NASA admits it is has engaged in a strenuous scientific effort; of giving some of the oldest pictures of the surface of the Moon, taken in the late 1960s, a digital makeover. The Lunar Orbiter Image Recovery Project (LOIRP) initiative works on enhancing the properties of each of the images sent back by the series of space probes the American space agency sent to Earth’s satellite in an attempt to find a suitable spot for the landing of the manned missions to the Moon.
At the time, the probes that NASA sent were able to take high-resolution images of the lunar surface and to chart potential landing sites. Naturally, what was understood through high-definition at the time is something radically different from the meaning we give to the word today, in that the level of detail we can now obtain supersedes by far the maximum capacities of the 40-year-old technology. By working on the old pictures, LOIRP has managed to provide strikingly “fresh” insights into the lunar landscape.
“We’re going to be releasing these to the whole world. We’ll be able to get crater counts. LRO imagery of the same terrain imaged decades ago will provide a crater count over the last 40 years,” LOIRP team leader Dennis Wingo told Space. He also made details of the work available at the 40th Lunar and Planetary Science Conference, held last week. Now, the initiative is scheduled to orient its efforts on the 1969 video of the first human landing on the Moon, in an attempt to digitally enhance the pictures for a better view.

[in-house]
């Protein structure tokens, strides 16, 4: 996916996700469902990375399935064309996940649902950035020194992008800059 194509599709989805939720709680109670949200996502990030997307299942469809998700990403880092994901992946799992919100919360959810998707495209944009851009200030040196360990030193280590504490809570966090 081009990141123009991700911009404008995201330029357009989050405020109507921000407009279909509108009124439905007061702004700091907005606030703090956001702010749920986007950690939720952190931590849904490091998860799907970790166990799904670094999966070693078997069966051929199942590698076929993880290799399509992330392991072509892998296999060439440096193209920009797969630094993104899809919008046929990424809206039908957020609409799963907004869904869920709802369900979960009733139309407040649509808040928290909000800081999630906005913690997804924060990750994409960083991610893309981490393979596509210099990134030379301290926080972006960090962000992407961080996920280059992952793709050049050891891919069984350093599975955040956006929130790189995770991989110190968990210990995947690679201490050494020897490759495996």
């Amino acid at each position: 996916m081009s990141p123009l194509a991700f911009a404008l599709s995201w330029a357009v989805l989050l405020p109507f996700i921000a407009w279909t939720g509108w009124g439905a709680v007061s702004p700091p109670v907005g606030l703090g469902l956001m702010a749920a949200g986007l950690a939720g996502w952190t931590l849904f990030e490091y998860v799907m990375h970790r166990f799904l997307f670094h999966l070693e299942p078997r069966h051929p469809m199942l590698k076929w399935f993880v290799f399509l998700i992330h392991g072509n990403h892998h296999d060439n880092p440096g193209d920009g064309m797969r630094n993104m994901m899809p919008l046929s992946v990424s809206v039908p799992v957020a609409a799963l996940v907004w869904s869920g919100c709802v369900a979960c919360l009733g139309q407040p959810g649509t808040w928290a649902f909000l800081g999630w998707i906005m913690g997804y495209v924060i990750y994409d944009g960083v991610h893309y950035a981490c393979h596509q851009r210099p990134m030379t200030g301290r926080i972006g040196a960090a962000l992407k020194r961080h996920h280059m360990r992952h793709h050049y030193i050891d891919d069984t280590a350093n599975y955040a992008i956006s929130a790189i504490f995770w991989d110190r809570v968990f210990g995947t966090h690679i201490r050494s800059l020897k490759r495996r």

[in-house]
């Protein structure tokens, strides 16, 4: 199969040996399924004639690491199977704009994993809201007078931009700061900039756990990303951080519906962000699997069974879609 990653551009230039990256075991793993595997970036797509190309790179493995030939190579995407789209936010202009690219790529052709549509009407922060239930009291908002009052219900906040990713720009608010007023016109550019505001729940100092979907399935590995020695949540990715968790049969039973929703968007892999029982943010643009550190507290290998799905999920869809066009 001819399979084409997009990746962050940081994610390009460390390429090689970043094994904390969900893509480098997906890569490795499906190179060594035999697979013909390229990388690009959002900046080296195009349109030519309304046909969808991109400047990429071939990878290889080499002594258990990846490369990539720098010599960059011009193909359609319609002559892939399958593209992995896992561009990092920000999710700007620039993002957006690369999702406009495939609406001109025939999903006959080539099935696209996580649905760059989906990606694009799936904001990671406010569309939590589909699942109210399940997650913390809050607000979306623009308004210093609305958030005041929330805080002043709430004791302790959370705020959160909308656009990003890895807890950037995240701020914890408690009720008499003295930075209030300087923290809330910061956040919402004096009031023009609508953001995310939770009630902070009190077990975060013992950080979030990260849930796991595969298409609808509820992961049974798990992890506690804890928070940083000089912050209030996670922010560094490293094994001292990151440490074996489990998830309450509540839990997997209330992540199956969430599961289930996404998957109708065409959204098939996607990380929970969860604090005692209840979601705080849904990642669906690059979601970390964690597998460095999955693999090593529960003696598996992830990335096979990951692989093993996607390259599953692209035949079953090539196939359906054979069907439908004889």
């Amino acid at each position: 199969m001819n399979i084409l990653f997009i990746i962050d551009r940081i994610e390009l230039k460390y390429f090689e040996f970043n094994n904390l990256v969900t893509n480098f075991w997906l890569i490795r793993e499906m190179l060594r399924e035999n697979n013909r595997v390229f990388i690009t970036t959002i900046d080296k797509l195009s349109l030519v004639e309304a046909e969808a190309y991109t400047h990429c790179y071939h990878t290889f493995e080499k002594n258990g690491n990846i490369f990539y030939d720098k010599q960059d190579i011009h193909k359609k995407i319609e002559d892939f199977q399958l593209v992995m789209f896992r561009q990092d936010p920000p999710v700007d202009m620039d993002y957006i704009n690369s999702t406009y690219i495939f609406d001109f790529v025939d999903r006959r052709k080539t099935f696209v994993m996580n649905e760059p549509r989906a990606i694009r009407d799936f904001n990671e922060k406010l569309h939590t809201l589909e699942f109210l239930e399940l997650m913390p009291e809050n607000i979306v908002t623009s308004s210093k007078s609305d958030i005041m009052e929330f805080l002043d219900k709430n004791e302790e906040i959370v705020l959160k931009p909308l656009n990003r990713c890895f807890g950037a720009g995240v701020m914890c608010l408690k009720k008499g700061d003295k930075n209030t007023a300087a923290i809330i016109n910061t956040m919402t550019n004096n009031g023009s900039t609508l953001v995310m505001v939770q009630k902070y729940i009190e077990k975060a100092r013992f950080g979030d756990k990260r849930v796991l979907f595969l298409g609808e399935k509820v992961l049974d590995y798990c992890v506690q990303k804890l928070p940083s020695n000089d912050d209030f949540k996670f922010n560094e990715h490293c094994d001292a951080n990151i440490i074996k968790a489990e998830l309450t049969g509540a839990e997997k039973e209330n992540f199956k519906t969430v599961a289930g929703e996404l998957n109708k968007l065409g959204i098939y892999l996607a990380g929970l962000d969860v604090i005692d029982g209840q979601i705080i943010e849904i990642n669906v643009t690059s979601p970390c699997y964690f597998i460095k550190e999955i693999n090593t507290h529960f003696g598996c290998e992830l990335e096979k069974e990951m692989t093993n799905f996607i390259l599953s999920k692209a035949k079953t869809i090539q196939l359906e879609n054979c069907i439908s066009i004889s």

One of the main uses for the new images is something that the researchers have become aware of shortly after their work on beefing up the photos was completed – they can cross-reference the old pictures with the ones that are to be sent back by the Lunar Reconnaissance Orbiter (LRO) mission. The differences between the two photo sets will yield some new answers for astronomers seeking to find out exactly how many asteroids or meteors have stricken the satellite in this time frame.
Such knowledge could be beneficial in the future; if a lunar outpost is to be constructed and operated by a human crew. As such a forward base will need to be self-sufficient and all potential threats to its integrity will need to be thoroughly assessed beforehand. It would take up to a month to mount a rescue mission, and, by that time, there might not be anything left to save, if a meteor is to hit a scientific base on the Moon.